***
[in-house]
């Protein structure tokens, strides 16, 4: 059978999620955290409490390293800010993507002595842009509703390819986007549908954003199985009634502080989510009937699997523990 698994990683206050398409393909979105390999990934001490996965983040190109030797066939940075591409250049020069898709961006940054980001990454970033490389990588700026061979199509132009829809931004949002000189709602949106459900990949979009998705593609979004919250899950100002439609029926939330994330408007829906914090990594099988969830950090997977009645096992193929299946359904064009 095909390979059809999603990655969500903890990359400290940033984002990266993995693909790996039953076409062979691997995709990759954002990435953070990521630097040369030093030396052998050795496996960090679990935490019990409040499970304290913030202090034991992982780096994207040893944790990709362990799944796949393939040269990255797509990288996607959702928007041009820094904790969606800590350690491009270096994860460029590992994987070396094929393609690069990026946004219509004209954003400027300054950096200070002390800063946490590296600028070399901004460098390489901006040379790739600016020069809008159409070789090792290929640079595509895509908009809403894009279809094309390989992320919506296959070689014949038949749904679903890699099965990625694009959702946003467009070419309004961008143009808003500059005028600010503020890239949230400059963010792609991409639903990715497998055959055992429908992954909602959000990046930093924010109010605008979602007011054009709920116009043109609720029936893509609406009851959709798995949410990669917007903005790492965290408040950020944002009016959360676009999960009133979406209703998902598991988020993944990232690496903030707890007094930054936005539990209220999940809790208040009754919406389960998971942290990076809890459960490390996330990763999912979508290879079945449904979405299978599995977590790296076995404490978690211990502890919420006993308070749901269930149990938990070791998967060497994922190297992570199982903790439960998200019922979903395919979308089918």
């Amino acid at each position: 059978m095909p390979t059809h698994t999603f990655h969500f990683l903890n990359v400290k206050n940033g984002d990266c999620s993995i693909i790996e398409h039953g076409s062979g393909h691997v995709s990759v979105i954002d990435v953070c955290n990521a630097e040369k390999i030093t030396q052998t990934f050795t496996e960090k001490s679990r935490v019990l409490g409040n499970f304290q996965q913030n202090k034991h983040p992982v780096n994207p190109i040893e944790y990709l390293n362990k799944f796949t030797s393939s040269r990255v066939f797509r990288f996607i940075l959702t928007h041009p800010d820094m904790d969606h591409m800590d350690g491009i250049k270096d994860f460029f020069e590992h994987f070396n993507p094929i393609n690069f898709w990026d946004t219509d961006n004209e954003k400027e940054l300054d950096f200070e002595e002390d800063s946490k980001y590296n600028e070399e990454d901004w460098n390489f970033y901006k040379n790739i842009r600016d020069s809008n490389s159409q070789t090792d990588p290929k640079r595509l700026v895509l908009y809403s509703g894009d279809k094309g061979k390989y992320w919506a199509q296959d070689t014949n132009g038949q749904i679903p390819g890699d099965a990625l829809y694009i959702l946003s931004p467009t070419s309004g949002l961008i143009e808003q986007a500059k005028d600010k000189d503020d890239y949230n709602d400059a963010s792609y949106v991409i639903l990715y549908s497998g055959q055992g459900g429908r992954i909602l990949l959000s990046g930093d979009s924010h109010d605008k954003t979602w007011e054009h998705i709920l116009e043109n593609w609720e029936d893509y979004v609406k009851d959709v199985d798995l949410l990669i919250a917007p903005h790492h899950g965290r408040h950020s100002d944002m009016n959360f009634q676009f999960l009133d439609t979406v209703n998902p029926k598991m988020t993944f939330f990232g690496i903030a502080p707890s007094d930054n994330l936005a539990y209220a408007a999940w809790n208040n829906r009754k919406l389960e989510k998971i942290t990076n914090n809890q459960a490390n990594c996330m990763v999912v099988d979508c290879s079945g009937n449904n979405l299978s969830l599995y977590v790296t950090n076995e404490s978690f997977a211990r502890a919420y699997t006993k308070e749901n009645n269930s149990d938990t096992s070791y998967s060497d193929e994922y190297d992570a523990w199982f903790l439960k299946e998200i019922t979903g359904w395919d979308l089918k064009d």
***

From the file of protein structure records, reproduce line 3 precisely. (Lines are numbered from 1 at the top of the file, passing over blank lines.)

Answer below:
């Amino acid at each position: 059978m095909p390979t059809h698994t999603f990655h969500f990683l903890n990359v400290k206050n940033g984002d990266c999620s993995i693909i790996e398409h039953g076409s062979g393909h691997v995709s990759v979105i954002d990435v953070c955290n990521a630097e040369k390999i030093t030396q052998t990934f050795t496996e960090k001490s679990r935490v019990l409490g409040n499970f304290q996965q913030n202090k034991h983040p992982v780096n994207p190109i040893e944790y990709l390293n362990k799944f796949t030797s393939s040269r990255v066939f797509r990288f996607i940075l959702t928007h041009p800010d820094m904790d969606h591409m800590d350690g491009i250049k270096d994860f460029f020069e590992h994987f070396n993507p094929i393609n690069f898709w990026d946004t219509d961006n004209e954003k400027e940054l300054d950096f200070e002595e002390d800063s946490k980001y590296n600028e070399e990454d901004w460098n390489f970033y901006k040379n790739i842009r600016d020069s809008n490389s159409q070789t090792d990588p290929k640079r595509l700026v895509l908009y809403s509703g894009d279809k094309g061979k390989y992320w919506a199509q296959d070689t014949n132009g038949q749904i679903p390819g890699d099965a990625l829809y694009i959702l946003s931004p467009t070419s309004g949002l961008i143009e808003q986007a500059k005028d600010k000189d503020d890239y949230n709602d400059a963010s792609y949106v991409i639903l990715y549908s497998g055959q055992g459900g429908r992954i909602l990949l959000s990046g930093d979009s924010h109010d605008k954003t979602w007011e054009h998705i709920l116009e043109n593609w609720e029936d893509y979004v609406k009851d959709v199985d798995l949410l990669i919250a917007p903005h790492h899950g965290r408040h950020s100002d944002m009016n959360f009634q676009f999960l009133d439609t979406v209703n998902p029926k598991m988020t993944f939330f990232g690496i903030a502080p707890s007094d930054n994330l936005a539990y209220a408007a999940w809790n208040n829906r009754k919406l389960e989510k998971i942290t990076n914090n809890q459960a490390n990594c996330m990763v999912v099988d979508c290879s079945g009937n449904n979405l299978s969830l599995y977590v790296t950090n076995e404490s978690f997977a211990r502890a919420y699997t006993k308070e749901n009645n269930s149990d938990t096992s070791y998967s060497d193929e994922y190297d992570a523990w199982f903790l439960k299946e998200i019922t979903g359904w395919d979308l089918k064009d």